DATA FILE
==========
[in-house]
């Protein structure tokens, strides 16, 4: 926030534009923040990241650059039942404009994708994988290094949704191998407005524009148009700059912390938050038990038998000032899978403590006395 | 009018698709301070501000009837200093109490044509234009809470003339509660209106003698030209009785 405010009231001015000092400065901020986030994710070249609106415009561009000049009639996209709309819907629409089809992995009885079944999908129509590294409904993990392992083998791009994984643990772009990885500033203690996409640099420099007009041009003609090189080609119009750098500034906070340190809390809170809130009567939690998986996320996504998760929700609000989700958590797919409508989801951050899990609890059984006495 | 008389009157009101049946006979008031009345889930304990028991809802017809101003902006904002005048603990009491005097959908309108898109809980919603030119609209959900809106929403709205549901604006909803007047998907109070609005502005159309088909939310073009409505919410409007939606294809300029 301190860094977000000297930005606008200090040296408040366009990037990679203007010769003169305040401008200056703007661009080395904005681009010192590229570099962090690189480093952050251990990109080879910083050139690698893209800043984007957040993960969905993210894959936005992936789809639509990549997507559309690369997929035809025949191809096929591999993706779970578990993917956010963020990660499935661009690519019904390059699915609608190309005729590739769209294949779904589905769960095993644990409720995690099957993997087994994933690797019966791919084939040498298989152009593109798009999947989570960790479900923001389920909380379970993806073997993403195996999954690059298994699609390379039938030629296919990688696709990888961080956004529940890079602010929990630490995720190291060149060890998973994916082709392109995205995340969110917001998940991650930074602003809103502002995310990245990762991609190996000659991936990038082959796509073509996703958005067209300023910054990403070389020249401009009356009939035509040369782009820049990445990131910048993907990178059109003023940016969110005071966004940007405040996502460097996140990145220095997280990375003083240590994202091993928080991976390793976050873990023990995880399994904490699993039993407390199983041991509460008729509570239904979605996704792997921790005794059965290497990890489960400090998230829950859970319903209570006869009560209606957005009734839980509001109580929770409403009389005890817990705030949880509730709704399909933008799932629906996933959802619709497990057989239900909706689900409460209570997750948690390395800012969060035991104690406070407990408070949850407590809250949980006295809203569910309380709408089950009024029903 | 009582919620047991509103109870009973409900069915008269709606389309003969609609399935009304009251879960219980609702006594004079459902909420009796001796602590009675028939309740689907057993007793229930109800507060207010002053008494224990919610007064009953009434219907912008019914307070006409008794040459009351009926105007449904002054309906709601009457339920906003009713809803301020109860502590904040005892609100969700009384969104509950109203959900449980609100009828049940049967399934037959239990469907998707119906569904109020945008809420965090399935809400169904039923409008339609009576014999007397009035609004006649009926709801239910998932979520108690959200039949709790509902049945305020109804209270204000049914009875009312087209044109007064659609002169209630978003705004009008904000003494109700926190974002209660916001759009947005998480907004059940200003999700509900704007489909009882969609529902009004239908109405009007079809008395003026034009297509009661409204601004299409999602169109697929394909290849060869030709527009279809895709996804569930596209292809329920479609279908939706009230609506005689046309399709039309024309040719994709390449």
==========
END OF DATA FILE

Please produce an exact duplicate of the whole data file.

[in-house]
């Protein structure tokens, strides 16, 4: 926030534009923040990241650059039942404009994708994988290094949704191998407005524009148009700059912390938050038990038998000032899978403590006395 | 009018698709301070501000009837200093109490044509234009809470003339509660209106003698030209009785 405010009231001015000092400065901020986030994710070249609106415009561009000049009639996209709309819907629409089809992995009885079944999908129509590294409904993990392992083998791009994984643990772009990885500033203690996409640099420099007009041009003609090189080609119009750098500034906070340190809390809170809130009567939690998986996320996504998760929700609000989700958590797919409508989801951050899990609890059984006495 | 008389009157009101049946006979008031009345889930304990028991809802017809101003902006904002005048603990009491005097959908309108898109809980919603030119609209959900809106929403709205549901604006909803007047998907109070609005502005159309088909939310073009409505919410409007939606294809300029 301190860094977000000297930005606008200090040296408040366009990037990679203007010769003169305040401008200056703007661009080395904005681009010192590229570099962090690189480093952050251990990109080879910083050139690698893209800043984007957040993960969905993210894959936005992936789809639509990549997507559309690369997929035809025949191809096929591999993706779970578990993917956010963020990660499935661009690519019904390059699915609608190309005729590739769209294949779904589905769960095993644990409720995690099957993997087994994933690797019966791919084939040498298989152009593109798009999947989570960790479900923001389920909380379970993806073997993403195996999954690059298994699609390379039938030629296919990688696709990888961080956004529940890079602010929990630490995720190291060149060890998973994916082709392109995205995340969110917001998940991650930074602003809103502002995310990245990762991609190996000659991936990038082959796509073509996703958005067209300023910054990403070389020249401009009356009939035509040369782009820049990445990131910048993907990178059109003023940016969110005071966004940007405040996502460097996140990145220095997280990375003083240590994202091993928080991976390793976050873990023990995880399994904490699993039993407390199983041991509460008729509570239904979605996704792997921790005794059965290497990890489960400090998230829950859970319903209570006869009560209606957005009734839980509001109580929770409403009389005890817990705030949880509730709704399909933008799932629906996933959802619709497990057989239900909706689900409460209570997750948690390395800012969060035991104690406070407990408070949850407590809250949980006295809203569910309380709408089950009024029903 | 009582919620047991509103109870009973409900069915008269709606389309003969609609399935009304009251879960219980609702006594004079459902909420009796001796602590009675028939309740689907057993007793229930109800507060207010002053008494224990919610007064009953009434219907912008019914307070006409008794040459009351009926105007449904002054309906709601009457339920906003009713809803301020109860502590904040005892609100969700009384969104509950109203959900449980609100009828049940049967399934037959239990469907998707119906569904109020945008809420965090399935809400169904039923409008339609009576014999007397009035609004006649009926709801239910998932979520108690959200039949709790509902049945305020109804209270204000049914009875009312087209044109007064659609002169209630978003705004009008904000003494109700926190974002209660916001759009947005998480907004059940200003999700509900704007489909009882969609529902009004239908109405009007079809008395003026034009297509009661409204601004299409999602169109697929394909290849060869030709527009279809895709996804569930596209292809329920479609279908939706009230609506005689046309399709039309024309040719994709390449």